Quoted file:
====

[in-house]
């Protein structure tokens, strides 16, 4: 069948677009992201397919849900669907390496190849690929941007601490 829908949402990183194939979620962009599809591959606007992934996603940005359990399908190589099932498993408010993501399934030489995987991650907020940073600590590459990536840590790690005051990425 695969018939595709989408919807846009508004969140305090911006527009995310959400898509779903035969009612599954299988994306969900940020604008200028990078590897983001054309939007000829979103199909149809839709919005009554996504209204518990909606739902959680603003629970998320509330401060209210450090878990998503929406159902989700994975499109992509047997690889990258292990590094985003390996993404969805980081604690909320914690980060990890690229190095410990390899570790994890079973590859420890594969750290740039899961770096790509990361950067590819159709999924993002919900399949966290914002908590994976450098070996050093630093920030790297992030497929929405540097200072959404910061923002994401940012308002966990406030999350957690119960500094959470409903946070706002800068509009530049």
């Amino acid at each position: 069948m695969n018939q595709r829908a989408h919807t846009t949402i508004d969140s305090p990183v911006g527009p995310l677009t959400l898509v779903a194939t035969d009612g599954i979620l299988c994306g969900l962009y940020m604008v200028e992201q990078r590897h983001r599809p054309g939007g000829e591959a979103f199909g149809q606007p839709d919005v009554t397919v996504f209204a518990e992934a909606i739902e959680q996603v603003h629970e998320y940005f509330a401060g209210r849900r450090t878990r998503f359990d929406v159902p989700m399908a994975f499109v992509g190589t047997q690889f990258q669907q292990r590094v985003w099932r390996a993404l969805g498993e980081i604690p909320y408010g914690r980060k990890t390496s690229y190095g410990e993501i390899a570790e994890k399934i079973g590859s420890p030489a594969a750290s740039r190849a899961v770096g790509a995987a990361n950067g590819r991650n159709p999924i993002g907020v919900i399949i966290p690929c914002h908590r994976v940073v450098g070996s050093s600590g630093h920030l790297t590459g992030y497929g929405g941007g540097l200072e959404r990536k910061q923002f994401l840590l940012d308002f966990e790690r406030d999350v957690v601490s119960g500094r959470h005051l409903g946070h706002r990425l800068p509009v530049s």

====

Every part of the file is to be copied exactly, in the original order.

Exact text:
[in-house]
């Protein structure tokens, strides 16, 4: 069948677009992201397919849900669907390496190849690929941007601490 829908949402990183194939979620962009599809591959606007992934996603940005359990399908190589099932498993408010993501399934030489995987991650907020940073600590590459990536840590790690005051990425 695969018939595709989408919807846009508004969140305090911006527009995310959400898509779903035969009612599954299988994306969900940020604008200028990078590897983001054309939007000829979103199909149809839709919005009554996504209204518990909606739902959680603003629970998320509330401060209210450090878990998503929406159902989700994975499109992509047997690889990258292990590094985003390996993404969805980081604690909320914690980060990890690229190095410990390899570790994890079973590859420890594969750290740039899961770096790509990361950067590819159709999924993002919900399949966290914002908590994976450098070996050093630093920030790297992030497929929405540097200072959404910061923002994401940012308002966990406030999350957690119960500094959470409903946070706002800068509009530049």
């Amino acid at each position: 069948m695969n018939q595709r829908a989408h919807t846009t949402i508004d969140s305090p990183v911006g527009p995310l677009t959400l898509v779903a194939t035969d009612g599954i979620l299988c994306g969900l962009y940020m604008v200028e992201q990078r590897h983001r599809p054309g939007g000829e591959a979103f199909g149809q606007p839709d919005v009554t397919v996504f209204a518990e992934a909606i739902e959680q996603v603003h629970e998320y940005f509330a401060g209210r849900r450090t878990r998503f359990d929406v159902p989700m399908a994975f499109v992509g190589t047997q690889f990258q669907q292990r590094v985003w099932r390996a993404l969805g498993e980081i604690p909320y408010g914690r980060k990890t390496s690229y190095g410990e993501i390899a570790e994890k399934i079973g590859s420890p030489a594969a750290s740039r190849a899961v770096g790509a995987a990361n950067g590819r991650n159709p999924i993002g907020v919900i399949i966290p690929c914002h908590r994976v940073v450098g070996s050093s600590g630093h920030l790297t590459g992030y497929g929405g941007g540097l200072e959404r990536k910061q923002f994401l840590l940012d308002f966990e790690r406030d999350v957690v601490s119960g500094r959470h005051l409903g946070h706002r990425l800068p509009v530049s």